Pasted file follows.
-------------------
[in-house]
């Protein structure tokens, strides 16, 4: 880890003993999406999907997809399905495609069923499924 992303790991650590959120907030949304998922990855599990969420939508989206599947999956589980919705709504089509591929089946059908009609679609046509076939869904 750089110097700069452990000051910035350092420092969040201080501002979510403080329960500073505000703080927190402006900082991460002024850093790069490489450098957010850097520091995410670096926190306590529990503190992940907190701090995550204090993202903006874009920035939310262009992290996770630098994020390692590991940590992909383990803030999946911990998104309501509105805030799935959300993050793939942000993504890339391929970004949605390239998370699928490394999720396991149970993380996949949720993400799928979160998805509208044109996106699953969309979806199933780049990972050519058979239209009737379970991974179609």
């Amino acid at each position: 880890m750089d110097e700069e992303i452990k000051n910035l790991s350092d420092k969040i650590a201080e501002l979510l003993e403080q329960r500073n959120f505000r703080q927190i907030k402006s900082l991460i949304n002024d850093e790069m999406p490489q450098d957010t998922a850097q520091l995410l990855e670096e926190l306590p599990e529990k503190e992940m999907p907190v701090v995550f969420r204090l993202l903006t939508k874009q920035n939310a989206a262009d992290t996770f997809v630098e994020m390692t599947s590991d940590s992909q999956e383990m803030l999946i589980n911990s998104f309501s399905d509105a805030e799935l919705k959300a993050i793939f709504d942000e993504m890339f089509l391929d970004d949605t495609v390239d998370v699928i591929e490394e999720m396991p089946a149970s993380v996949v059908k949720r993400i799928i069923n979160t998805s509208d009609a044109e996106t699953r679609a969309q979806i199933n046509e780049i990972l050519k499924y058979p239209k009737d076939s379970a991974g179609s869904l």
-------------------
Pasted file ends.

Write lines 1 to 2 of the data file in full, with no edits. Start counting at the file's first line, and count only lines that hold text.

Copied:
[in-house]
């Protein structure tokens, strides 16, 4: 880890003993999406999907997809399905495609069923499924 992303790991650590959120907030949304998922990855599990969420939508989206599947999956589980919705709504089509591929089946059908009609679609046509076939869904 750089110097700069452990000051910035350092420092969040201080501002979510403080329960500073505000703080927190402006900082991460002024850093790069490489450098957010850097520091995410670096926190306590529990503190992940907190701090995550204090993202903006874009920035939310262009992290996770630098994020390692590991940590992909383990803030999946911990998104309501509105805030799935959300993050793939942000993504890339391929970004949605390239998370699928490394999720396991149970993380996949949720993400799928979160998805509208044109996106699953969309979806199933780049990972050519058979239209009737379970991974179609």